An overview of Kamala Harris’ career as San Francisco District Attorney, California Attorney General, and U.S. Senator (D-CA)
By: Alex Russell, Mason Votes 2020 Online Editorial Team
Senator Kamala Harris’ career in public service began in 1990 when, following her admittance to the California State Bar Association, she became Deputy District Attorney of Alameda County. Within ten years’ time, she became chief of its Community and Neighborhood Division and later helped establish the state’s first Bureau of Children’s Justice.
In 2003, she won the election for San Francisco District Attorney’s office, defeating her former boss and incumbent Terence Hallinan. She continued to assert a structural influence on her community, with initiatives like the “Back on Track” program, which worked to assist low-level offenders with job training and educational resources.
During the 2004 shooting death of police officer Isaac Espinoza, Harris was urged by Senator Dianne Feinstein and Oakland mayor Jerry Brown, among others, to shift her stance and call for capital punishment, but she refused. This choice reflected a campaign promise, as she held the view that a life sentence, without the possibility of parole, was a more cost-effective mode of punishment.
November of 2010 saw Harris rise further up in the criminal justice system and attain the position of California’s Attorney General, becoming the first woman and the first African American to fulfill this role. Her tenure during this time was marked by a strong stance against inequity, whether it was fighting against unfair mortgage practices, where she helped win a settlement that exceeded an earlier proposed amount, or her work against anti-LGBT legislation, including California’s Proposition 8, which sought to institute a ban on same-sex marriage. (Following the Supreme Court’s invalidation of Prop 8 in 2013, Harris officiated California’s first same-sex marriage since the bill’s initial ratification in November of 2008.)
Harris continued to build her reputation by defending climate change legislation, the Affordable Care Act (Obamacare), and by helping to prosecute those responsible for transnational human trafficking.
In 2016, Harris made the transition from criminal justice to U.S. Senate, becoming the second African American woman and the first South Asian American to hold the position. Her congressional assignments have included the Homeland Security and Governmental Affairs Committee, the Select Committee on Intelligence, the Committee on the Judiciary, and the Committee on Budget. Her legislative work has been highlighted by a focus on financial relief during the rise in housing costs, defending the single-payer healthcare system, and her ardent questioning of then-Attorney General Jeff Sessions in connection to suspected collusion between President Trump’s associates and Russia. She also participated in the Kavanaugh confirmation hearings in 2018.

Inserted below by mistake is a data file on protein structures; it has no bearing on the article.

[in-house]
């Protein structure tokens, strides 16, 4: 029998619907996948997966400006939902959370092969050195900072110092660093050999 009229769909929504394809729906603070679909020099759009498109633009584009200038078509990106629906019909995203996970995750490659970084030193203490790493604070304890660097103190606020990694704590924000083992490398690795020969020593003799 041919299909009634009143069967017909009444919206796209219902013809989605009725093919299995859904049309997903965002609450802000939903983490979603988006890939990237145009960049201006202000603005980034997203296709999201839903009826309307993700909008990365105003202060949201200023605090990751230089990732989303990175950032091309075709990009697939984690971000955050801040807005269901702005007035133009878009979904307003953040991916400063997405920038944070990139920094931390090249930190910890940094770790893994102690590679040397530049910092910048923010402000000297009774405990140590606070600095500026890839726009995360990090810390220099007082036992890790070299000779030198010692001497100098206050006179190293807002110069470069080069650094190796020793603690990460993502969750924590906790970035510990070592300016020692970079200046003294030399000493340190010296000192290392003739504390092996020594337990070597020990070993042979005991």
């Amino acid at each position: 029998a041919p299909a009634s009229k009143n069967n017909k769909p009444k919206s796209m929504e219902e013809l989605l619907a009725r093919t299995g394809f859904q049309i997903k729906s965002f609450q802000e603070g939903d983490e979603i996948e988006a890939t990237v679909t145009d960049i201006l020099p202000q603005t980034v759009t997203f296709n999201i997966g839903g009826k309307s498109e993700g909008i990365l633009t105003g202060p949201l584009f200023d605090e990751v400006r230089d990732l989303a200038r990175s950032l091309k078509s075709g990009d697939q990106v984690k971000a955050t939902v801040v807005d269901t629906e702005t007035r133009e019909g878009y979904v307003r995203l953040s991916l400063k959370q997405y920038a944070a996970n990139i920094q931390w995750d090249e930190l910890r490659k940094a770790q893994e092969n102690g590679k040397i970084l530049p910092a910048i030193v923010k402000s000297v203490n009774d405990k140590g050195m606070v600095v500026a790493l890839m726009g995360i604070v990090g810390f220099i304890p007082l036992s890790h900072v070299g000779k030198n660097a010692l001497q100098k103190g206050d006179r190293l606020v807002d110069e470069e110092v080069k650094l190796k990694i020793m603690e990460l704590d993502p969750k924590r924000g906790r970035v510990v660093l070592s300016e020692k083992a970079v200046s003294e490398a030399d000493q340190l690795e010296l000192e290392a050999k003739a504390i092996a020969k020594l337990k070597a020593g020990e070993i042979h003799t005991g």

In January of 2019, Harris announced her candidacy for President. During the Democratic debates, she clashed with Joe Biden on his legislative history (specifically, federal busing) and had to defend herself against those participants who criticized aspects of her professional record during her time as attorney general. Due in part to low polling numbers, Harris withdrew her bid for president in December, and a few months later endorsed Biden.
When it became clear that Biden was the Democratic Party’s presumptive nominee, his campaign began zeroing in on a running mate.
Biden’s generally moderate stance on several major issues needed a counterpart who could help him gain momentum with younger, more liberal voters, and bolster his platform among women and minority groups. Eventually, it was announced that Senator Harris was Biden’s official choice for VP. He cited her legislative and criminal justice background and her reputation of fighting for “the little guy” as some of the major reasons behind his choice.
Senator Harris is now the first African American woman and person of South Asian heritage to be nominated for national office by a major political party. She is also only the fourth woman in U.S. history to run in a major party’s bid for Oval Office.
Former Vice President Biden and Vice Presidential nominee Harris will be running against Republican Incumbents President Trump and Vice President Pence this coming November election.